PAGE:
Wednesday, May 30, 2007

Grand Canyon Hike

It was somewhere about two miles from the rim while hiking back out when I began to doubt that I might make it all the way up to the top again. The light was fading quickly in the side canyon of the Bright Angel trail and my left knee had just had two sharp, shooting pains that felt like someone was driving a metal stake through it. The day had been long, but I had gotten a late start. The morning was spent answering emails and now here I was in another world where the concept of time existed in spans that stretch longer than a human life. And against it all the realization of just how insignificant we all are and especially I was at that moment.

For years I'd seen the canyon from the rim. Wondering what it was like to see it from the inside. I'd made several short trips down but no more than a few miles. Today I was going almost all the way. Six miles in and 3,100' down. Six miles out and 3,100' up.

The day was clear and comfortable. The strong, cold winds of the last two days was gone, replaced by a gentle breeze. On my back was a new Camelbak pack with 3 liters of water. I also brought another two extra liters just in case. On my head was a big, ugly floppy hat, but perfect for shading my head from the hot sun that would be waiting for me at the bottom of the trail. For now I was in the shade of the cliffs and cool in the high elevation. The trail head starts a 6,860 ft above sea level where the air is cool and pine trees whisper in the wind.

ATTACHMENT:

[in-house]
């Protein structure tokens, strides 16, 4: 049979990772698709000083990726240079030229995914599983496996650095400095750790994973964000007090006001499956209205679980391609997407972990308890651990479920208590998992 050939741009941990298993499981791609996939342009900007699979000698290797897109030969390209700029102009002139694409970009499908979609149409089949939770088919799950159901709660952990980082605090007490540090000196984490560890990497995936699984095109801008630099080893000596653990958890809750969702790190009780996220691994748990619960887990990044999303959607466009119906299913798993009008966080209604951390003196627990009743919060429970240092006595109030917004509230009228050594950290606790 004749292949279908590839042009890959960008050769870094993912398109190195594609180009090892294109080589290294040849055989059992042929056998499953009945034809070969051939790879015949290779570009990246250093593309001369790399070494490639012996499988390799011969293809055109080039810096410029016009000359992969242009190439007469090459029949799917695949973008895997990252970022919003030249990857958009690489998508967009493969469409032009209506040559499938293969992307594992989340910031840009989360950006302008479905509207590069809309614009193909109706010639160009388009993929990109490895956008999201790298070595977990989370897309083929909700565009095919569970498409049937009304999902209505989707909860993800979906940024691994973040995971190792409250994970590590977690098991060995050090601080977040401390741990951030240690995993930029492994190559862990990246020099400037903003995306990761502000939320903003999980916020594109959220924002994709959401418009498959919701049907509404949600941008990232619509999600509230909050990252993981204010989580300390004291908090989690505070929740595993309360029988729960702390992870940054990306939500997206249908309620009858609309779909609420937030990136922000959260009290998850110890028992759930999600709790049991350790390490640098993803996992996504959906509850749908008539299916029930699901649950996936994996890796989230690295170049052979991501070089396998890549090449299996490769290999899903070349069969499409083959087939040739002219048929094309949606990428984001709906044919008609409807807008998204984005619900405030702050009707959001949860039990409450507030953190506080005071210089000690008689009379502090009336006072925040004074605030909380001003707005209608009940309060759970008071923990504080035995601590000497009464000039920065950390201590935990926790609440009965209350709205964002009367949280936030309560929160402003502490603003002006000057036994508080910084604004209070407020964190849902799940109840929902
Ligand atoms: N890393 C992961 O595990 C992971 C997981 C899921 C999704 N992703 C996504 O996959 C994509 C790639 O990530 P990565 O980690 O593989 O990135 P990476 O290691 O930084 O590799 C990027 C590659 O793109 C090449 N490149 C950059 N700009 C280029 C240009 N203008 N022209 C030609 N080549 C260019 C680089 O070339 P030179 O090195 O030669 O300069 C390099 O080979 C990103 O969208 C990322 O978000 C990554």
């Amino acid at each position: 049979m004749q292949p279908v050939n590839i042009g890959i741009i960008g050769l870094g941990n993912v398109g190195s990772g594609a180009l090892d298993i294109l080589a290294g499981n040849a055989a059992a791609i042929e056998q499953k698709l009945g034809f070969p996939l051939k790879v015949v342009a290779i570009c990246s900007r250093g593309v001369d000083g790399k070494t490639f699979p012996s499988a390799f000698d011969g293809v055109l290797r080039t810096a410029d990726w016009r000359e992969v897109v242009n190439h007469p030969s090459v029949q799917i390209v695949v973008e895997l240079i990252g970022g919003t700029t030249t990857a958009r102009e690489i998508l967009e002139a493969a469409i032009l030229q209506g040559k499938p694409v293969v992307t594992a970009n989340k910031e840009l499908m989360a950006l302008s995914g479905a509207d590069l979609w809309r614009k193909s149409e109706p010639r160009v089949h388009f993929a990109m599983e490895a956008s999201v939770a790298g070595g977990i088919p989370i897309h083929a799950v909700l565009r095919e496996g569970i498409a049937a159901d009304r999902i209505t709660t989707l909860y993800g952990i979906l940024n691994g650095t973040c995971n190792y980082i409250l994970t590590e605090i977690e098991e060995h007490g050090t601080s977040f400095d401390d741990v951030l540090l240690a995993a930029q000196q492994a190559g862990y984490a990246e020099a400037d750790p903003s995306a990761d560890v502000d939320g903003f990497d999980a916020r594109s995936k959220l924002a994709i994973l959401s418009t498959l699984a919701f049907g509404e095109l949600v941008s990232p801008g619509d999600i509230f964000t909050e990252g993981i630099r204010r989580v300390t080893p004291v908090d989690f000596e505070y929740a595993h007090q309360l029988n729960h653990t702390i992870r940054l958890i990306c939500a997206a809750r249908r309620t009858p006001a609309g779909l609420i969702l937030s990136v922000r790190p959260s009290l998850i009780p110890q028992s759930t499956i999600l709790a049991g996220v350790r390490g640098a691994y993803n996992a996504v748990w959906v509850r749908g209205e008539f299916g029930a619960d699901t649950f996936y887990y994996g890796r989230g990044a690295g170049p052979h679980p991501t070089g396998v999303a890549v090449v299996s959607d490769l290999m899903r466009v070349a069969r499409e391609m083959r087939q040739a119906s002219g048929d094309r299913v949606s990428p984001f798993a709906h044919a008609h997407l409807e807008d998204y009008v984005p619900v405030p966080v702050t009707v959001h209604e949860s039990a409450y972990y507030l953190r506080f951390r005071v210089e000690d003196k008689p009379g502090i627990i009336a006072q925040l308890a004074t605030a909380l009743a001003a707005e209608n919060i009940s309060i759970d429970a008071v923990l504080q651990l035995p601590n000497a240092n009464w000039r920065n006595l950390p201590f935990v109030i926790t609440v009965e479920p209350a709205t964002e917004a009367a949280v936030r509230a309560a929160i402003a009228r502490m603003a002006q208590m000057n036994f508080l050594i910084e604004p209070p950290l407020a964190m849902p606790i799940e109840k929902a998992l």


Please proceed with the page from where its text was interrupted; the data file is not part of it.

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Tuesday, May 01, 2007

Ancient Territories flutes

The number of Native American style flute makers is growing everyday. It's getting harder and harder to find flutes that are different enough and also well made to fork over the money for another flute. However these makers are out there -which is good for NAF enthusiasts but bad for bank balances- and one of these is John Stillwell of Ancient Territories flutes.

I first met John at the debut meeting of the Inland Empire Flute Circle and it was obvious that he was doing things that I had never seen before. At that time all of his flutes had end caps made of multiple layers of contrasting colored wood in a distinctive chevron pattern. The workmanship was first rate. Turns out John has a background in cabeint making so he knows how to work with wood. The other difference was that instead of cutting his blanks on the horizonal he cuts most of his on the vertical so that the seam runs through the finger holes and sound holes. The final touch was that the flutes flaired slightly on the top making for a subtile flatting of the finger board, the top of the flute where the finger holes are.


All of this made for a very unusual looking flute. They also sounded good too and since that time John has constantly experimented to make his flutes even better.

For good or for bad many flute makers stop experimenting once they get a template that works for them. For many makers this is not a problem once they get a good sounding flute. John however seems to be driven to strive for the next level of his craft.

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